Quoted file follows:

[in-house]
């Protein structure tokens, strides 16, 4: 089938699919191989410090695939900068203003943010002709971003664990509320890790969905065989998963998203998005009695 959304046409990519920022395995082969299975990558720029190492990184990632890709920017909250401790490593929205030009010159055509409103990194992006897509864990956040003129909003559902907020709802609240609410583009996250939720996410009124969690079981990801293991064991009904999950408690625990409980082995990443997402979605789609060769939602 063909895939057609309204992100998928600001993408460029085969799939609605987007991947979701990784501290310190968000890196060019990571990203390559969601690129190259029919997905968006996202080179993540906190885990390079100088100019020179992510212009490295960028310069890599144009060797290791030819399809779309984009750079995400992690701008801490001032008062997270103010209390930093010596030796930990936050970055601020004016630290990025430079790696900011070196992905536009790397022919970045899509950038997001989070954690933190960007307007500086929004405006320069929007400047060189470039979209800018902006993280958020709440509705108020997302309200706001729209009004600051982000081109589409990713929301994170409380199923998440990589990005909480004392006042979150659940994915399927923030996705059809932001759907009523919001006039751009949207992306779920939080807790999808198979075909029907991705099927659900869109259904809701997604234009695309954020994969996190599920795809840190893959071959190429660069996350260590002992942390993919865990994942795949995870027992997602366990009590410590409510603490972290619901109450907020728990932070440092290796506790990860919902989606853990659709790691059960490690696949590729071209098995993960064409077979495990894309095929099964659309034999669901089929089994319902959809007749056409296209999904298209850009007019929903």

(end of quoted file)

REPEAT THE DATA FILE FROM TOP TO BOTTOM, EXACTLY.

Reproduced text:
[in-house]
């Protein structure tokens, strides 16, 4: 089938699919191989410090695939900068203003943010002709971003664990509320890790969905065989998963998203998005009695 959304046409990519920022395995082969299975990558720029190492990184990632890709920017909250401790490593929205030009010159055509409103990194992006897509864990956040003129909003559902907020709802609240609410583009996250939720996410009124969690079981990801293991064991009904999950408690625990409980082995990443997402979605789609060769939602 063909895939057609309204992100998928600001993408460029085969799939609605987007991947979701990784501290310190968000890196060019990571990203390559969601690129190259029919997905968006996202080179993540906190885990390079100088100019020179992510212009490295960028310069890599144009060797290791030819399809779309984009750079995400992690701008801490001032008062997270103010209390930093010596030796930990936050970055601020004016630290990025430079790696900011070196992905536009790397022919970045899509950038997001989070954690933190960007307007500086929004405006320069929007400047060189470039979209800018902006993280958020709440509705108020997302309200706001729209009004600051982000081109589409990713929301994170409380199923998440990589990005909480004392006042979150659940994915399927923030996705059809932001759907009523919001006039751009949207992306779920939080807790999808198979075909029907991705099927659900869109259904809701997604234009695309954020994969996190599920795809840190893959071959190429660069996350260590002992942390993919865990994942795949995870027992997602366990009590410590409510603490972290619901109450907020728990932070440092290796506790990860919902989606853990659709790691059960490690696949590729071209098995993960064409077979495990894309095929099964659309034999669901089929089994319902959809007749056409296209999904298209850009007019929903």